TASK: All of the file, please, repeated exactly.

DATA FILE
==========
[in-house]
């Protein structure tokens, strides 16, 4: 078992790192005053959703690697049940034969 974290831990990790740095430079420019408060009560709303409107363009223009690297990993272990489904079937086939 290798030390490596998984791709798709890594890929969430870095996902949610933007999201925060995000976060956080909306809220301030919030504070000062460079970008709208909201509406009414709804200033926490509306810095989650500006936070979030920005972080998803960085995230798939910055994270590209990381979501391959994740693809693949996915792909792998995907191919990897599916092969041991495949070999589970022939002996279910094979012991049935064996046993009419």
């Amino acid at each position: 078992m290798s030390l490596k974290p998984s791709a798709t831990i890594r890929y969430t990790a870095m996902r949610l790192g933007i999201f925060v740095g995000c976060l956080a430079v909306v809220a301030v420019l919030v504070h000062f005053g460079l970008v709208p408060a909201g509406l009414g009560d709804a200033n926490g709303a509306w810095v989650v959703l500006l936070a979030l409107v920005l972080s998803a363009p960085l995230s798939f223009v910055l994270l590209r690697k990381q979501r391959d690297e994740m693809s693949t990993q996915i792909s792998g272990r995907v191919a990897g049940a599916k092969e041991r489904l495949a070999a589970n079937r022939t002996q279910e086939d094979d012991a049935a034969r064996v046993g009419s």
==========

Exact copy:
[in-house]
């Protein structure tokens, strides 16, 4: 078992790192005053959703690697049940034969 974290831990990790740095430079420019408060009560709303409107363009223009690297990993272990489904079937086939 290798030390490596998984791709798709890594890929969430870095996902949610933007999201925060995000976060956080909306809220301030919030504070000062460079970008709208909201509406009414709804200033926490509306810095989650500006936070979030920005972080998803960085995230798939910055994270590209990381979501391959994740693809693949996915792909792998995907191919990897599916092969041991495949070999589970022939002996279910094979012991049935064996046993009419």
């Amino acid at each position: 078992m290798s030390l490596k974290p998984s791709a798709t831990i890594r890929y969430t990790a870095m996902r949610l790192g933007i999201f925060v740095g995000c976060l956080a430079v909306v809220a301030v420019l919030v504070h000062f005053g460079l970008v709208p408060a909201g509406l009414g009560d709804a200033n926490g709303a509306w810095v989650v959703l500006l936070a979030l409107v920005l972080s998803a363009p960085l995230s798939f223009v910055l994270l590209r690697k990381q979501r391959d690297e994740m693809s693949t990993q996915i792909s792998g272990r995907v191919a990897g049940a599916k092969e041991r489904l495949a070999a589970n079937r022939t002996q279910e086939d094979d012991a049935a034969r064996v046993g009419s």